Skip to Accessibility Tools Skip to Content Skip to Footer

The Criminalization of Drug Use: Part 2

Read Part 1 here

Part 2: Marijuana for Medical and Recreational Use

With so many jurisdictions legalizing the use of medical marijuana, and others moving to legalize the use for recreational purposes, we are hearing more about the pros and cons of both. The medicinal use of this drug has been approved in some places for a long time, and regulated with strict guidelines on how it is accessed and used. In other places, marijuana sales, although not legal, are rarely policed. It has been ignored by law enforcement in some settings, in most cases where the city or other civil body deemed it to be a low priority for police and the justice system.

Does the legalization of marijuana affect the sale of other drugs?

No matter what our own opinion on marijuana use is, it is clearly not considered the threat to society that it once was. We can debate the issue, but it is not going to stop the use, legal or not. In many jurisdictions where it has been legalized, it is my understanding that the illicit trade has changed little. The argument that legalization would curb or stop the illicit market may not hold up well, apparently, as governments and producers are in some instances making the cost higher than illicit trade. The issue of quality is for others to debate.

My experience

With my own health issues that are related to my hep C history, and some new ones that may or may not be connected, many friends and others have suggested I seek out forms of medicinal cannabis to deal with anything from pain to mobility and nausea (to name a few). It is considered “a cure” for a wide range of health conditions by many people, and they swear by its value. It is not a panacea for all that ails us, but it has some abilities to help some of us.

The potential benefits of marijuana

It is encouraging to see the decriminalization of cannabis, and although I do not use it myself, I am convinced it has some medicinal value and effectiveness, just not as a cure-all. Many people I know who have undergone chemotherapy for cancer found it helped them to slow or stop their weight loss and nausea. There is a lot of research looking at all sorts of uses for the drug, or its components, like CBD.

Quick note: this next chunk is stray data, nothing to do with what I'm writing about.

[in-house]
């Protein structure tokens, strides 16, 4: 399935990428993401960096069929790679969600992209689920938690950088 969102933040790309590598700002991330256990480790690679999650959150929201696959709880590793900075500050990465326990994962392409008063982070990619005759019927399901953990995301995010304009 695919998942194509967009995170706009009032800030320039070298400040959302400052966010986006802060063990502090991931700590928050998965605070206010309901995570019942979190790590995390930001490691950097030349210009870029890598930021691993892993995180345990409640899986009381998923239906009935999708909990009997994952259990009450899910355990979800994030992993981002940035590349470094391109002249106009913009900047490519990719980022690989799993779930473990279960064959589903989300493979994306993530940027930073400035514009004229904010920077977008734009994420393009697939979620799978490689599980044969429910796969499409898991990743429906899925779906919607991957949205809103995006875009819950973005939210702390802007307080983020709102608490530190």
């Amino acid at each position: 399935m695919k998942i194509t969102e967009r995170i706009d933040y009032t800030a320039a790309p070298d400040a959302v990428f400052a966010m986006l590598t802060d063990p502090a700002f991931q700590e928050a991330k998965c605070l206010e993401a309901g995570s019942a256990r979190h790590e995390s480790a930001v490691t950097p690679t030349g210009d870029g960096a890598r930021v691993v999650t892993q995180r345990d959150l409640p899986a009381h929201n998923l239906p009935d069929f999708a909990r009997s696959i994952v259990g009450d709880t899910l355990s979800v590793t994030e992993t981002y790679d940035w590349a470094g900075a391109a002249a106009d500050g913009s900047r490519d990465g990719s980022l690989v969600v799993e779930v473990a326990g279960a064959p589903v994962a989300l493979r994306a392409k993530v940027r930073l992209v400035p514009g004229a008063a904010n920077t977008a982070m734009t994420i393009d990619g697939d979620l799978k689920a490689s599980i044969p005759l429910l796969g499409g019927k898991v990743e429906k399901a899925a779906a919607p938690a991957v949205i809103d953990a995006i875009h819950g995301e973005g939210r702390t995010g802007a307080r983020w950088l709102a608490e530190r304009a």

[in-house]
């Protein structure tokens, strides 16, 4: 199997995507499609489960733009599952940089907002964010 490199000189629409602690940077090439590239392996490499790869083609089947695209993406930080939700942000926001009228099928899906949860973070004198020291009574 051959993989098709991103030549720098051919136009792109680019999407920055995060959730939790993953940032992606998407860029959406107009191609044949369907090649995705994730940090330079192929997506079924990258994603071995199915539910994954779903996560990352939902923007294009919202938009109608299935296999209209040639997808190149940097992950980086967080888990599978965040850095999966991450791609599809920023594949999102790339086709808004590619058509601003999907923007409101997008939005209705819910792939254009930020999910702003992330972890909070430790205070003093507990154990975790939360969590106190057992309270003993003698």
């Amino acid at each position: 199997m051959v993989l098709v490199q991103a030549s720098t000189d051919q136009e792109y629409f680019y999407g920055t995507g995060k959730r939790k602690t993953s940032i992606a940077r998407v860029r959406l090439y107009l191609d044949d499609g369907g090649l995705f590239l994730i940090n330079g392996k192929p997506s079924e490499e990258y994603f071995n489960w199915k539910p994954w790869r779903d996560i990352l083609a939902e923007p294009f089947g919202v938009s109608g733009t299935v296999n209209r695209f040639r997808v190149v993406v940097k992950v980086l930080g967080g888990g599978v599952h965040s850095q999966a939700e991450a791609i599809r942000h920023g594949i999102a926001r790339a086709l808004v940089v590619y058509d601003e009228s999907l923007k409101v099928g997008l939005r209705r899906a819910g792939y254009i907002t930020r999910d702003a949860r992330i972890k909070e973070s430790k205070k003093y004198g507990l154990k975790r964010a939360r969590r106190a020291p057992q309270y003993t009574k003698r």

It does not carry the stigma of addiction as far as I am aware, and because of that, it has made it easier for society to embrace it. Whether marijuana dependency is a real thing is still fiercely debated, and the evidence I have read does suggest that marijuana is detrimental for developing brains, making it a risk to young people under 25 years of age. Will that stop this age group from experimenting or using the drug is a no-brainer; some would say that of course they will use, just like they have for a very long time. Should that criminalize them? No.

Attitudes are changing.

This article represents the opinions, thoughts, and experiences of the author; none of this content has been paid for by any advertiser. The team does not recommend or endorse any products or treatments discussed herein. Learn more about how we maintain editorial integrity here.


  • WilsonRx
    3 months ago

    Does anyone have any experience with medical marijuana use in liver transplant for chronic pain and/or neuropathy relief? Could you please share?

  • Daryl Luster author
    3 months ago

    Hi WilsonRx, I know that some do use various legal medical marijuana products to deal with chronic pain, but like everything it varies from person to person how useful it is, based only on personal accounts people have shared.

  • Poll